Easyjet today announced it is in the final stages of testing the AVOID (Airborne Volcanic Object Identifier and Detector) system.
The carrier first unveiled plans for the ash cloud radar technology, which uses infrared fitted to aircraft to supply images to pilots and airline flight control centres, in 2010 and has been working on it ever since (see online news, December 2011).
The images will enable pilots to see an ash cloud up to 100km ahead, at altitudes of between 5,000 and 50,000 feet, allowing them to make adjustments to the flight path.
Now Easyjet and its partners Airbus and Nicarnica plan to stage a final test in August.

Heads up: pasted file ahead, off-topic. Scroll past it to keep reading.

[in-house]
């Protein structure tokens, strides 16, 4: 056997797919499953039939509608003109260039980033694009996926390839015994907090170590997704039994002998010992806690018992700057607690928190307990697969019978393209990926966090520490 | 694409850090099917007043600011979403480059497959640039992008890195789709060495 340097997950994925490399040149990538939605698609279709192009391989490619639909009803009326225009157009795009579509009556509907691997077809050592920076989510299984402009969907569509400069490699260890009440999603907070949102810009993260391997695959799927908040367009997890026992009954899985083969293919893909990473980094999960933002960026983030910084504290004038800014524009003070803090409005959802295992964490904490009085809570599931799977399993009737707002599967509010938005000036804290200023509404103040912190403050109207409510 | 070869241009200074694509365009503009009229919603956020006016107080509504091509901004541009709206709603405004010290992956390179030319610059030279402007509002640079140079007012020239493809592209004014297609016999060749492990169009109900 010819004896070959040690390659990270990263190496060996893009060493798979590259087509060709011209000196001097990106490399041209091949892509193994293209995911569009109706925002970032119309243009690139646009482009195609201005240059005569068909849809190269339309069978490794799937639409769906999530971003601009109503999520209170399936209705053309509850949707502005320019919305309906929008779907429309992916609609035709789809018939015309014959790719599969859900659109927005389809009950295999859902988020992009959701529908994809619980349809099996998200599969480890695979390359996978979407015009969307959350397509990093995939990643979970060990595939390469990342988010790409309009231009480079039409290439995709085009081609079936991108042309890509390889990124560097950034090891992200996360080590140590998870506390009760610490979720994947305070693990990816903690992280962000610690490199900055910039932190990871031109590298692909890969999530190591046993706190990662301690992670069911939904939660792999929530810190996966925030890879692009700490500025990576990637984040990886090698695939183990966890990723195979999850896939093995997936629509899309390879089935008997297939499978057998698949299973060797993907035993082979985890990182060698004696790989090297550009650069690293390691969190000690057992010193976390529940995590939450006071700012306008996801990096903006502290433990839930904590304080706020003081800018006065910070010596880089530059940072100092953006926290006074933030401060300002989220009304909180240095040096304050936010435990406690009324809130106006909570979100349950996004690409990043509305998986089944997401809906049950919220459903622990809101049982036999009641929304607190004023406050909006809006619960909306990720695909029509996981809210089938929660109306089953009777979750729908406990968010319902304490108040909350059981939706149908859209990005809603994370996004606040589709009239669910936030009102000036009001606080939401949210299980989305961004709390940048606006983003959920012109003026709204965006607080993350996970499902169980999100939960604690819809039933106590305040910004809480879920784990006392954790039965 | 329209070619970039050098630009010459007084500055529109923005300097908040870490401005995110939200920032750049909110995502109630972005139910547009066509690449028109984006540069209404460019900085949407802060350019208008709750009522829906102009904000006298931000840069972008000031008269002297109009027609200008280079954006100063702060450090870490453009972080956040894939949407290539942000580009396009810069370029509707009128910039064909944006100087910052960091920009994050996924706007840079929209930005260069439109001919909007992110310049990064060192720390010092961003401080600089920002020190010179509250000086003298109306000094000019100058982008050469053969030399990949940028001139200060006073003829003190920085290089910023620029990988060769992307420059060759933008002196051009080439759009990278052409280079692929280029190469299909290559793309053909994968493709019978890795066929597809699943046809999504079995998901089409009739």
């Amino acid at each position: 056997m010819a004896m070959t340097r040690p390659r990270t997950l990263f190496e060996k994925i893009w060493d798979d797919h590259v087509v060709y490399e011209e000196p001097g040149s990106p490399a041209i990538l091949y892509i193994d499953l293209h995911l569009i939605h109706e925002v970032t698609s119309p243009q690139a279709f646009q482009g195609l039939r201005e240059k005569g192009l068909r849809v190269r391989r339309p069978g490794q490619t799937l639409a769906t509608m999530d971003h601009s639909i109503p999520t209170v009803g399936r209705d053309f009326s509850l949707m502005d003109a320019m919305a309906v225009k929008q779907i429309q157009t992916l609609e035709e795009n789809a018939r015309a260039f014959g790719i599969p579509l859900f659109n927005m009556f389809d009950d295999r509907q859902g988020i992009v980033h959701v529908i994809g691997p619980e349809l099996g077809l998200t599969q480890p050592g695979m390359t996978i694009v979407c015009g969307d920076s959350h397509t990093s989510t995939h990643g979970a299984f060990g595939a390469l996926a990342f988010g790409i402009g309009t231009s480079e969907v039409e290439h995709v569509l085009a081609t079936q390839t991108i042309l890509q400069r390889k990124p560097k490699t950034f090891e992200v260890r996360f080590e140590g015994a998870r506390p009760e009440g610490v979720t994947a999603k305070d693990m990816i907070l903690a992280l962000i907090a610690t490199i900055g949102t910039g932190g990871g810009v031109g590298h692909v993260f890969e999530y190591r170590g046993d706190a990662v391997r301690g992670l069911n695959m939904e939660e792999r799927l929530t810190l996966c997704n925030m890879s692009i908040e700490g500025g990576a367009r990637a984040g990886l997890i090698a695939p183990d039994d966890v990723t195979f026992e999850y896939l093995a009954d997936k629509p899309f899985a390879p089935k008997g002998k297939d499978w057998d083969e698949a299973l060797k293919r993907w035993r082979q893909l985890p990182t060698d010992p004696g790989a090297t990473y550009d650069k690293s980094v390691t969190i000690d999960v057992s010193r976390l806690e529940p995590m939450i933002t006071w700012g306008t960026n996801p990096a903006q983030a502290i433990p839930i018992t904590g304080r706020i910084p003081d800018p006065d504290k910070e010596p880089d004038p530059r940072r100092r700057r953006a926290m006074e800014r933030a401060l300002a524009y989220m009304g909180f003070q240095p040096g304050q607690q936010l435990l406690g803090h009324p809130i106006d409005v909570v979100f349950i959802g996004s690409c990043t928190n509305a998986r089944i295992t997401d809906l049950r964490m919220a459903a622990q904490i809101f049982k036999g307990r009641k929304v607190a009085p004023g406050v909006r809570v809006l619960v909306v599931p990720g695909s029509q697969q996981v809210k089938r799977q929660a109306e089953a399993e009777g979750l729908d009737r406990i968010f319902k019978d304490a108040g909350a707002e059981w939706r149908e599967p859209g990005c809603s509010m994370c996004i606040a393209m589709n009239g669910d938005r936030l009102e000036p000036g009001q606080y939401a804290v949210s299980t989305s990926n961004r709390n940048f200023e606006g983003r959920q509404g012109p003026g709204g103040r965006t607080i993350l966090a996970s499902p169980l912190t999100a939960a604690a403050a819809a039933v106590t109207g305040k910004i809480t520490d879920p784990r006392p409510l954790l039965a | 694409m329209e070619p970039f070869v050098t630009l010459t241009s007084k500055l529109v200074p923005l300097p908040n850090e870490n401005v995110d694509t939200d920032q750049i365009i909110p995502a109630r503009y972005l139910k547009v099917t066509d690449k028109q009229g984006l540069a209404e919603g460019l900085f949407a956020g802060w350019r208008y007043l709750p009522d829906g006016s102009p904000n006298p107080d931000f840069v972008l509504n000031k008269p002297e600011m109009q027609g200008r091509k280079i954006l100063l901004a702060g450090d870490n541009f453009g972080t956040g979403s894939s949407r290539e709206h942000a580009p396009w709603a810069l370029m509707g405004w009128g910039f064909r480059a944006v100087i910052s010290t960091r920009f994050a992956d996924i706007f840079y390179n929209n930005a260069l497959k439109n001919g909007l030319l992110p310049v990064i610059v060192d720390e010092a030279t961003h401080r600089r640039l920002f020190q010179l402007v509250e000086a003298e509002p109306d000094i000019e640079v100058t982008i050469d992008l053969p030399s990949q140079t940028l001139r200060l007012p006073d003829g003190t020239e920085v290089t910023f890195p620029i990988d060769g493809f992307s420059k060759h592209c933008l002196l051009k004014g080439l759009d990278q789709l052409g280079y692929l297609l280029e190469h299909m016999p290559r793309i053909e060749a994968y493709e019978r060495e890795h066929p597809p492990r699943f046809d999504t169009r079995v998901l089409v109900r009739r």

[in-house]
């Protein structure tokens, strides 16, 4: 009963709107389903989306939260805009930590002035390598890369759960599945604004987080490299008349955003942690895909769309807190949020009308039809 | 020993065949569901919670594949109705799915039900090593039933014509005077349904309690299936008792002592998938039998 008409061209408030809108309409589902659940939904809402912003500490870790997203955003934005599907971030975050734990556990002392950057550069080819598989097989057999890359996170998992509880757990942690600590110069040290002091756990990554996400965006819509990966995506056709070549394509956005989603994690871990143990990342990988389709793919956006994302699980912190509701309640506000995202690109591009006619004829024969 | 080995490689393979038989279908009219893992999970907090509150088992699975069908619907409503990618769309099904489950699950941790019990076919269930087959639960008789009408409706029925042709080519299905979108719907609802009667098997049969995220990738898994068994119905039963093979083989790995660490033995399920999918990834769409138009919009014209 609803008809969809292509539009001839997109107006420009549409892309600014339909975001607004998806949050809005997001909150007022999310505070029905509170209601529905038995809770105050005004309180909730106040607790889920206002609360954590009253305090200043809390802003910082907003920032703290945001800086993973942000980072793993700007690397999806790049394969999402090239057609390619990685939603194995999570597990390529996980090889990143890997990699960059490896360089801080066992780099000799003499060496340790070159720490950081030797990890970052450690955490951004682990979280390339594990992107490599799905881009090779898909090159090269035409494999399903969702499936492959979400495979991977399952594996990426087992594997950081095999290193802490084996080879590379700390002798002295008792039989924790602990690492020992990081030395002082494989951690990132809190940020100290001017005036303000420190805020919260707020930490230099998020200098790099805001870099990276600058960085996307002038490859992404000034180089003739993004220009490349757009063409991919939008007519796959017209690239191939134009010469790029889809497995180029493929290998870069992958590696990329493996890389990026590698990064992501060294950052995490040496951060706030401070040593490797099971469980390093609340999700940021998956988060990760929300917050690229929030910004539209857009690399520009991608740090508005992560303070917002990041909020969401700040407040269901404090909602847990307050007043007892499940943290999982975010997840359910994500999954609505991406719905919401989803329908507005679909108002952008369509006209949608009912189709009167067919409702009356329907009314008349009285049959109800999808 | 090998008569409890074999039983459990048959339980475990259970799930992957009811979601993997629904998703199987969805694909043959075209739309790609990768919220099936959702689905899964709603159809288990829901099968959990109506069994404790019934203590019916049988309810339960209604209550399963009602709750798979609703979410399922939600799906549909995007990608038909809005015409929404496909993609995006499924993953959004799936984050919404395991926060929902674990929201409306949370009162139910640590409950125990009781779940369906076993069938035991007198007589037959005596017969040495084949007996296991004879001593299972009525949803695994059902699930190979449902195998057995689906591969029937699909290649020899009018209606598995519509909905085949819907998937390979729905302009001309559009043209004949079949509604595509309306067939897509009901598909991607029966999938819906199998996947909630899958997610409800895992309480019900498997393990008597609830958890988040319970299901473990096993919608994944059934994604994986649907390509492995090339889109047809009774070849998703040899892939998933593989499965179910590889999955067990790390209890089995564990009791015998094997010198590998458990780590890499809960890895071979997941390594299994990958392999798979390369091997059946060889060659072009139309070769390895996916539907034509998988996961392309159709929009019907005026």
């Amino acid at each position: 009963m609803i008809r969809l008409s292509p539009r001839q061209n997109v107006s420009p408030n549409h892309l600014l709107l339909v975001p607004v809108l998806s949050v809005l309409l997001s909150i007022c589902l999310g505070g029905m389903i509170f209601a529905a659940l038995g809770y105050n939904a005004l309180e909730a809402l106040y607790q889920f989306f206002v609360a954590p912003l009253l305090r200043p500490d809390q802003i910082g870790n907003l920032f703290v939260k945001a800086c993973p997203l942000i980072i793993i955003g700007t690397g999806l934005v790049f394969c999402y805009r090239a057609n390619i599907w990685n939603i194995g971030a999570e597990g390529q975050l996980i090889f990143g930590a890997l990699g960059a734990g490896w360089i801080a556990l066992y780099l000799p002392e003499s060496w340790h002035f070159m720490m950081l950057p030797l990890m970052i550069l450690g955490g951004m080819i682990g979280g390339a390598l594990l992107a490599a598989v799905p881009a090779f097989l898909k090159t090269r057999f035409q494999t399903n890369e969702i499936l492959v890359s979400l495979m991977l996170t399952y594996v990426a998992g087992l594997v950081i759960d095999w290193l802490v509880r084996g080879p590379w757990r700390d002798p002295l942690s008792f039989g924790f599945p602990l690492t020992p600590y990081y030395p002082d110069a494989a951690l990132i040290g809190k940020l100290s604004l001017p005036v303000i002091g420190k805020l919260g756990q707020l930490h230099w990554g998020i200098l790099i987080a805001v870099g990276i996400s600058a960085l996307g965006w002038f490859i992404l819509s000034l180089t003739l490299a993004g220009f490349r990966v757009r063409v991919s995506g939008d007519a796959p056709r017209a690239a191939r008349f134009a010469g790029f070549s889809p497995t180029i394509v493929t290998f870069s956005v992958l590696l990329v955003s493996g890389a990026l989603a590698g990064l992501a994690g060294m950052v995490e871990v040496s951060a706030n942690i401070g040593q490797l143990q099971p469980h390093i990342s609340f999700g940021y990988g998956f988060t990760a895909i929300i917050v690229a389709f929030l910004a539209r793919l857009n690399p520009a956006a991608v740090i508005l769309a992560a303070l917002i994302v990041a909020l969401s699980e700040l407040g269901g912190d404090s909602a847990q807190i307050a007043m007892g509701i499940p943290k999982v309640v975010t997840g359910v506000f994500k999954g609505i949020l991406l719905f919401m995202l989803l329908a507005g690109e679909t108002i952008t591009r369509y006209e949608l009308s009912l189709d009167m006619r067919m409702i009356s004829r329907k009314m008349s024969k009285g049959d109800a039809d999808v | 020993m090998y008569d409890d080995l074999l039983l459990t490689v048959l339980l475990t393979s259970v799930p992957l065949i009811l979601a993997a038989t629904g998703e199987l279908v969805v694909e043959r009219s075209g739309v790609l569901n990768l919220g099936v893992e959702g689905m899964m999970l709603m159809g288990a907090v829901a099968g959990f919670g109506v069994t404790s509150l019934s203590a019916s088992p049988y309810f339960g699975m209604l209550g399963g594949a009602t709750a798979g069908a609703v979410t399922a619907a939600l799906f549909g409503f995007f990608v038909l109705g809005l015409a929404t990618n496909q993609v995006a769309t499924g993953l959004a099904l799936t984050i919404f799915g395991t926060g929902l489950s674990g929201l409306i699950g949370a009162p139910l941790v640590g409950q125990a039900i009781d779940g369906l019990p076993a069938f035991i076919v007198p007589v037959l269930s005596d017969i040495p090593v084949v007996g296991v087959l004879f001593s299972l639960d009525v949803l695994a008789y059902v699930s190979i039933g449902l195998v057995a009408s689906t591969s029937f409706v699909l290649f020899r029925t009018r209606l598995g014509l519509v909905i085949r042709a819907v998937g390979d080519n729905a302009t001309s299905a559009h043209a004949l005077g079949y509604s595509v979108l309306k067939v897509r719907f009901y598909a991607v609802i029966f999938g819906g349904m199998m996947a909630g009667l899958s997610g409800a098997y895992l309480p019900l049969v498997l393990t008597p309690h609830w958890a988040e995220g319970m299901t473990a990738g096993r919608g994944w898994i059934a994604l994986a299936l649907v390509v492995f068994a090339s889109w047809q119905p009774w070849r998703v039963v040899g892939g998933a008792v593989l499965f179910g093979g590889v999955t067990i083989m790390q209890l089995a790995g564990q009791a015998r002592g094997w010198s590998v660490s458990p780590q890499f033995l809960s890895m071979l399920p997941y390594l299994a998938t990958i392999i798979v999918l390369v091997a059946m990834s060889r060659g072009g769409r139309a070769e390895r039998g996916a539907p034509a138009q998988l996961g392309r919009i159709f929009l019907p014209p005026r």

A tonne of ash, which has been specially dried to the consistency of dried talc, collected by the Institute of Earth Sciences in Reykjavik has been flown from Iceland to England for the experiment.
One of two Airbus test planes will then disperse the ash creating an artificial ash cloud for the other Airbus, using the AVOID technology, to detect and alter its course.
The experiment, which should take place in August, will happen when the Seviri and Calypso satellites are aligned to be able to image the ash cloud from space, allowing the AVOID system to work to the best of its ability.
The technology will also allow an image of the volcanic ash cloud to be built up on the ground, enabling authorities to open up large areas of airspace that would otherwise be closed during the eruption.
For more information visit easyjet.com.
Report by Graham Smith